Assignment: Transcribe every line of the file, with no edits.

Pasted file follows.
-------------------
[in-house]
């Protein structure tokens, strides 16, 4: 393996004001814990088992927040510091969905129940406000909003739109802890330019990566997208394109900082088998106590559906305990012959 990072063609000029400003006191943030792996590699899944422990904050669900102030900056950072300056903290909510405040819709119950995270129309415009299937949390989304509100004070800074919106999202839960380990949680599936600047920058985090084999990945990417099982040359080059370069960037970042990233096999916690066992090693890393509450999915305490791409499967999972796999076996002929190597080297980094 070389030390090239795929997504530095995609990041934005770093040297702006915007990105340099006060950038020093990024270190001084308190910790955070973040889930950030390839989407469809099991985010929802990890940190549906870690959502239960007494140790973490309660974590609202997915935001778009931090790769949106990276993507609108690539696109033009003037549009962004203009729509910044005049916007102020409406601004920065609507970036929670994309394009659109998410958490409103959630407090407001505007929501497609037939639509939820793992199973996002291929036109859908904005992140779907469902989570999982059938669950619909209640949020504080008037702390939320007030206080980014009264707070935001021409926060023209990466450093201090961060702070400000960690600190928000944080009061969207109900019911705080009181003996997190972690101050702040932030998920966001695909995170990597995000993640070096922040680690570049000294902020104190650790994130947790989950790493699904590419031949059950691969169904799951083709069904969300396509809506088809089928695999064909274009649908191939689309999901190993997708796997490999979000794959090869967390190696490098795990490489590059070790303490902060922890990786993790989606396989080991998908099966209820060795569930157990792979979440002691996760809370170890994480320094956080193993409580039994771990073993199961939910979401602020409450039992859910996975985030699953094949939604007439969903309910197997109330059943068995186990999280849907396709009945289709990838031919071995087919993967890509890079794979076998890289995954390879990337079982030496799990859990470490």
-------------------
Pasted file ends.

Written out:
[in-house]
């Protein structure tokens, strides 16, 4: 393996004001814990088992927040510091969905129940406000909003739109802890330019990566997208394109900082088998106590559906305990012959 990072063609000029400003006191943030792996590699899944422990904050669900102030900056950072300056903290909510405040819709119950995270129309415009299937949390989304509100004070800074919106999202839960380990949680599936600047920058985090084999990945990417099982040359080059370069960037970042990233096999916690066992090693890393509450999915305490791409499967999972796999076996002929190597080297980094 070389030390090239795929997504530095995609990041934005770093040297702006915007990105340099006060950038020093990024270190001084308190910790955070973040889930950030390839989407469809099991985010929802990890940190549906870690959502239960007494140790973490309660974590609202997915935001778009931090790769949106990276993507609108690539696109033009003037549009962004203009729509910044005049916007102020409406601004920065609507970036929670994309394009659109998410958490409103959630407090407001505007929501497609037939639509939820793992199973996002291929036109859908904005992140779907469902989570999982059938669950619909209640949020504080008037702390939320007030206080980014009264707070935001021409926060023209990466450093201090961060702070400000960690600190928000944080009061969207109900019911705080009181003996997190972690101050702040932030998920966001695909995170990597995000993640070096922040680690570049000294902020104190650790994130947790989950790493699904590419031949059950691969169904799951083709069904969300396509809506088809089928695999064909274009649908191939689309999901190993997708796997490999979000794959090869967390190696490098795990490489590059070790303490902060922890990786993790989606396989080991998908099966209820060795569930157990792979979440002691996760809370170890994480320094956080193993409580039994771990073993199961939910979401602020409450039992859910996975985030699953094949939604007439969903309910197997109330059943068995186990999280849907396709009945289709990838031919071995087919993967890509890079794979076998890289995954390879990337079982030496799990859990470490």